I've also heard people say that they were afraid to fast because of the health risks involved. I'm not a doctor, and if you're really concerned about it, you need to consult your health professional … but most of them would agree that a certain amount of fasting is beneficial. Today's Christian Woman reported a story about a man who announced to his family that he was going to fast and pray. His five-year-old daughter, knowing that fasting meant going without food, said, "No! You can't fast. You'll die!" He explained to his daughter that many men and women fasted in Bible times. The little girl thought for a moment, and then with a flash of insight said, "And they all died, too!" Well, you won't die. At least not immediately. A brief fast won't hurt you; in fact, it will probably help you—but health benefits are not our primary motive for fasting.

What should be our primary motive for fasting? Simply put, to connect with God on a deeper level. As John Piper said, "Christian fasting at its root is the hunger of a homesickness for God." You fast to get closer to God. To be more specific, let's look at five good scriptural motives for fasting.

Five scriptural motives for fasting

1. To hear from God.

"While they were worshipping the Lord and fasting, the Holy Spirit said, "Set apart for me Barnabas and Saul for the work to which I have called them" (Acts 13:2).

During a time of fasting, the leaders of the church heard from God. This is why church leaders should commit to fasting together. It's also why you personally should commit to fasting. When you fast, God speaks to you.

2. To intercede for others.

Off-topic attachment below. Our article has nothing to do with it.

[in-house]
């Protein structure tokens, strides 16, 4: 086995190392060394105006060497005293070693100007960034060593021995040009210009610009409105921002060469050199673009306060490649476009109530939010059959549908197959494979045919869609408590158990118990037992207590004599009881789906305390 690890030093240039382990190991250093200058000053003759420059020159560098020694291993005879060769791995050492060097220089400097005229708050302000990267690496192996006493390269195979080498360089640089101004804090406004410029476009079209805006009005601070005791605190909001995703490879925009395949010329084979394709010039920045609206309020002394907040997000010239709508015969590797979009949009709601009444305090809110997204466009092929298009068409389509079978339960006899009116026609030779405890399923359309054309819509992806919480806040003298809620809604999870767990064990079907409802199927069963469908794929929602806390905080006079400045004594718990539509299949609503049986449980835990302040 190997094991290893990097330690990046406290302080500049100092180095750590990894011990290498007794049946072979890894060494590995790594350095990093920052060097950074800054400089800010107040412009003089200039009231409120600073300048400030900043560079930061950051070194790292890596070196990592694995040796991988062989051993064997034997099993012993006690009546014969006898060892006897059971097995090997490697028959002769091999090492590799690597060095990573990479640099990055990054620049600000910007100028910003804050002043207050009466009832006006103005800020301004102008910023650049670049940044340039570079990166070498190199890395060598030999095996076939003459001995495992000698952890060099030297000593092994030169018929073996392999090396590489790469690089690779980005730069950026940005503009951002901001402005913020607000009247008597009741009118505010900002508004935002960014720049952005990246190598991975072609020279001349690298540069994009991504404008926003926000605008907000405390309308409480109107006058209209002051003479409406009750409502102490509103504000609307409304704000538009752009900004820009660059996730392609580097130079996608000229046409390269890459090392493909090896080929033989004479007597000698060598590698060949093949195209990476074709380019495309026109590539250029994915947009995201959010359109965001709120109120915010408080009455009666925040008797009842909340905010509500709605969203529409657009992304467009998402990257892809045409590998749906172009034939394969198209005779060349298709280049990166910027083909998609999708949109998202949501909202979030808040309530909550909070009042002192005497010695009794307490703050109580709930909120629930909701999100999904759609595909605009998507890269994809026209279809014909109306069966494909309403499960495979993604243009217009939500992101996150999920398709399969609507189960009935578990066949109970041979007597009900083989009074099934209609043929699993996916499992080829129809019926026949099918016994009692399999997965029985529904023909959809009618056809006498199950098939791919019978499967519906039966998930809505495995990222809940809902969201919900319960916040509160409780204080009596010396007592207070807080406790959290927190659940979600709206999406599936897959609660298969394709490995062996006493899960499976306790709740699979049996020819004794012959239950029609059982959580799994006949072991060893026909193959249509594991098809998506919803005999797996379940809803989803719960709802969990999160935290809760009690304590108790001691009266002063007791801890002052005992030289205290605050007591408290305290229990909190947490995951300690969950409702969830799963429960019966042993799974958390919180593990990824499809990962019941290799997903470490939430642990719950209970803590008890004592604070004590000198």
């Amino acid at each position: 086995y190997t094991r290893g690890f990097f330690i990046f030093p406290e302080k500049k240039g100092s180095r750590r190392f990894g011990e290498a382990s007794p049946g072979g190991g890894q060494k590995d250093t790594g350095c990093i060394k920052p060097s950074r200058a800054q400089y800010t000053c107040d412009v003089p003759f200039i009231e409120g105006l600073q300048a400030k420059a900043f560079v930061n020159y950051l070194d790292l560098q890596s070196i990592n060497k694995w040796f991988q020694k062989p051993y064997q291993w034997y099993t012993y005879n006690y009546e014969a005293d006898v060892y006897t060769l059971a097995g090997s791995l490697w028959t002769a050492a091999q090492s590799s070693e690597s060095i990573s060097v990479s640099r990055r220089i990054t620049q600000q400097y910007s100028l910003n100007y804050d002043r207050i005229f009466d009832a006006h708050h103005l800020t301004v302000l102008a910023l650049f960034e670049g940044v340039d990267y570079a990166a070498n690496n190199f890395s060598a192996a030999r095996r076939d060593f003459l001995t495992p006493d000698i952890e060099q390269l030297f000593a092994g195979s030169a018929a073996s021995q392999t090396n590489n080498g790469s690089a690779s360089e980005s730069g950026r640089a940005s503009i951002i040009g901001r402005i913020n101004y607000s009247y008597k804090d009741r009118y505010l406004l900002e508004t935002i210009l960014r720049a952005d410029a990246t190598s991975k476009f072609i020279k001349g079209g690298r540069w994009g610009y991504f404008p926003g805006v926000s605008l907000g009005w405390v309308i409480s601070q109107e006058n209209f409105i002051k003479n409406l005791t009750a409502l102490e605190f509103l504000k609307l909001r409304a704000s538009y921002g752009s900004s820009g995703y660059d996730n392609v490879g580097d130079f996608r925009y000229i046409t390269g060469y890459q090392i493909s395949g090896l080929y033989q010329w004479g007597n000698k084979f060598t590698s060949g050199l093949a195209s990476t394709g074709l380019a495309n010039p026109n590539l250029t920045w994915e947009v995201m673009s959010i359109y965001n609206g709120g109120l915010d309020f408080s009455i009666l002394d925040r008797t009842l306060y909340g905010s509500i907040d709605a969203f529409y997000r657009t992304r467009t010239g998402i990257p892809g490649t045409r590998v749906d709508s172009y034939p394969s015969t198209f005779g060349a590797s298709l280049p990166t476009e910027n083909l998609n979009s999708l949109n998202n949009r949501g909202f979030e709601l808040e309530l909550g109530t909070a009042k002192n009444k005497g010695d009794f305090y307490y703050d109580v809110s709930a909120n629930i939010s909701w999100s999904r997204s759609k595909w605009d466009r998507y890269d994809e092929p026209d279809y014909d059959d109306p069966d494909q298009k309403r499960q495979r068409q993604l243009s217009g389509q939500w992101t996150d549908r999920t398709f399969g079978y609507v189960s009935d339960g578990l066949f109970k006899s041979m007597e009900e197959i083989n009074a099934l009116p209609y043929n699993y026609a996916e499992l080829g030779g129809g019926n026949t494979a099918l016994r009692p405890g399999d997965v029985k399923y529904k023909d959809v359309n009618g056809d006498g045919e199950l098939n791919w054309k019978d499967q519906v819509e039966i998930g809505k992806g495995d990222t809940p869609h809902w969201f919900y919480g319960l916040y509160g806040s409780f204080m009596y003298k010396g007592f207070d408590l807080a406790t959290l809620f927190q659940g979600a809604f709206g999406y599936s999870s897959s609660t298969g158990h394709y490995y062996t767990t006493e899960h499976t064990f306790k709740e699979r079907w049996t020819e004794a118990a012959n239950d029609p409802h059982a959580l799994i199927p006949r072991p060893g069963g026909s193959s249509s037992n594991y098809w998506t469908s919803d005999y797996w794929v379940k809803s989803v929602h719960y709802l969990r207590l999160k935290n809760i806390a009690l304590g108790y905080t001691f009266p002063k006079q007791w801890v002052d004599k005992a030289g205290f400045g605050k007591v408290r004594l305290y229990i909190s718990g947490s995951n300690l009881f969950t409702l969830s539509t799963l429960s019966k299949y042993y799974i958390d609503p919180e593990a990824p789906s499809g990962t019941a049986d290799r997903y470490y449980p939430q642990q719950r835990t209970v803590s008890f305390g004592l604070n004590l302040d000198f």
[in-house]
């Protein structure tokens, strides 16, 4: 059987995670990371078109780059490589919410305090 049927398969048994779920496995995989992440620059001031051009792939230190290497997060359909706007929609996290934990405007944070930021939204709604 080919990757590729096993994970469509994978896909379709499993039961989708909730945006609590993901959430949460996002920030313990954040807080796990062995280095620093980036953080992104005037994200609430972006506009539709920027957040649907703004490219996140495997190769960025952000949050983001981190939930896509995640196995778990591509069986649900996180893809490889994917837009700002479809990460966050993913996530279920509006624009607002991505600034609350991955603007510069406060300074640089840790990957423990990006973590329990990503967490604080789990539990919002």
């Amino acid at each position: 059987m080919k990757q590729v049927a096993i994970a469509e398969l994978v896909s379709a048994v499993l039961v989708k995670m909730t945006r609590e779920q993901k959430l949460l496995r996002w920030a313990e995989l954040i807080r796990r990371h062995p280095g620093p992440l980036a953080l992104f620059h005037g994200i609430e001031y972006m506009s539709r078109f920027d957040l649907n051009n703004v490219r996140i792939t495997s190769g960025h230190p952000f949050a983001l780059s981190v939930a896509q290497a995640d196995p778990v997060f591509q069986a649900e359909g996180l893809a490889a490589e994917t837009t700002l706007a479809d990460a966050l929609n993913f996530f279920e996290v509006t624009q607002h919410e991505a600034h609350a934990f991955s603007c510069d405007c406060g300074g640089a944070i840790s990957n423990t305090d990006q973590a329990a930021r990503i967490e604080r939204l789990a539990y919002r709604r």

"When they were ill, I put on sackcloth and humbled myself with fasting" (Psalm 35:13).

Do you want to add a new element of power to your prayers for others? Go without food. It proves to God, and to yourself, that you mean business. A friend of mine went on an extended fast because his son was going through a divorce and he didn't want it to happen. I asked him, "Do you really think you can change your son's attitude by not eating?" He said, "No, a fast won't circumvent my son's free will. But I am praying that God will intervene in their family situation in such a way that my son will come to his senses. And I'm praying that his family will have the strength to deal with his decision. And I'm praying that I will deal with my son with wisdom and grace—not the frustration and judgment that I feel right now." You can't fast to change others, but you can fast to ask God to intervene in someone's life. Another scriptural motivation for fasting is …

3. As an act of repentance.

"Nothing's going on in the place of worship, no offerings, no prayers … nothing. Declare a holy fast, call a special meeting, get the leaders together, round up everyone in the country. Get them into God's sanctuary for serious prayer to God" (Joel 1:13–14,The Message).

There are times when we as a nation, or we as a church, need to come together in a public expression of repentance through fasting. Recognizing that our country had gotten far off track, in 1863 President Lincoln declared April 30 to be a day of national repentance, fasting, and prayer. He said, "It is the duty of nations … as well as of men … to confess their sins and transgressions in humble sorrow, yet with assured hope that genuine repentance will lead to mercy and pardon. … Intoxicated with unbroken success, we have become too self-sufficient to feel the necessity of redeeming and preserving grace, too proud to pray to the God that made us. We have grown in numbers, wealth, and power as no other nation has grown, but we have forgotten God."

Maybe this has happened in your life—you've forgotten that you need God. One way to express heartfelt repentance is through the act of fasting. I want to make it clear: fasting doesn't earn your forgiveness, or get you forgiven faster or more thoroughly than you would experience otherwise. Fasting does, however, help you come to grips with your sin. It helps you to see sin for what it really is. It helps you to see sin as God sees it. Fasting intensifies the act of repentance, so to speak, so that you understand more about the ugliness of sin and the beauty of God's mercy. Another reason to fast is …